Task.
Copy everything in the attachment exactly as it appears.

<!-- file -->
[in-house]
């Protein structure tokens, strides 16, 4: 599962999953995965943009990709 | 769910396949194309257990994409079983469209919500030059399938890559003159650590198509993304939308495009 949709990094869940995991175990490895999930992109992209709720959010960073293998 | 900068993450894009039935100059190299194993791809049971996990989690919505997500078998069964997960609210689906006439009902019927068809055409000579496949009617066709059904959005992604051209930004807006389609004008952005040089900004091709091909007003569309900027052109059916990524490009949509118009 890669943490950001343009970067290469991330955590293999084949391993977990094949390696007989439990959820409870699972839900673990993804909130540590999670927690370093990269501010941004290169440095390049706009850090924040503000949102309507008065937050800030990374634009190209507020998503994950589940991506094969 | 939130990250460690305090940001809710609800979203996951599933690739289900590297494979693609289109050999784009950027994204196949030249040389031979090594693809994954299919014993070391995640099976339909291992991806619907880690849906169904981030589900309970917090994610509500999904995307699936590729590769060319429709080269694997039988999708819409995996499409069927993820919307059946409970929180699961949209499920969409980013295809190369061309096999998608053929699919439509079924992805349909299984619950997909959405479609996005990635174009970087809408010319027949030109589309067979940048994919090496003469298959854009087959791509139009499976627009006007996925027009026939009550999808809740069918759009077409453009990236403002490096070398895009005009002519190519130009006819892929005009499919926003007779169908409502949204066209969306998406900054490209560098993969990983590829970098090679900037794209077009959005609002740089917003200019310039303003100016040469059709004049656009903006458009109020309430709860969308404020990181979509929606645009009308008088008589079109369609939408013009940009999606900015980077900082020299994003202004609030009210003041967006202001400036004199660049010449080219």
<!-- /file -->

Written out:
[in-house]
């Protein structure tokens, strides 16, 4: 599962999953995965943009990709 | 769910396949194309257990994409079983469209919500030059399938890559003159650590198509993304939308495009 949709990094869940995991175990490895999930992109992209709720959010960073293998 | 900068993450894009039935100059190299194993791809049971996990989690919505997500078998069964997960609210689906006439009902019927068809055409000579496949009617066709059904959005992604051209930004807006389609004008952005040089900004091709091909007003569309900027052109059916990524490009949509118009 890669943490950001343009970067290469991330955590293999084949391993977990094949390696007989439990959820409870699972839900673990993804909130540590999670927690370093990269501010941004290169440095390049706009850090924040503000949102309507008065937050800030990374634009190209507020998503994950589940991506094969 | 939130990250460690305090940001809710609800979203996951599933690739289900590297494979693609289109050999784009950027994204196949030249040389031979090594693809994954299919014993070391995640099976339909291992991806619907880690849906169904981030589900309970917090994610509500999904995307699936590729590769060319429709080269694997039988999708819409995996499409069927993820919307059946409970929180699961949209499920969409980013295809190369061309096999998608053929699919439509079924992805349909299984619950997909959405479609996005990635174009970087809408010319027949030109589309067979940048994919090496003469298959854009087959791509139009499976627009006007996925027009026939009550999808809740069918759009077409453009990236403002490096070398895009005009002519190519130009006819892929005009499919926003007779169908409502949204066209969306998406900054490209560098993969990983590829970098090679900037794209077009959005609002740089917003200019310039303003100016040469059709004049656009903006458009109020309430709860969308404020990181979509929606645009009308008088008589079109369609939408013009940009999606900015980077900082020299994003202004609030009210003041967006202001400036004199660049010449080219």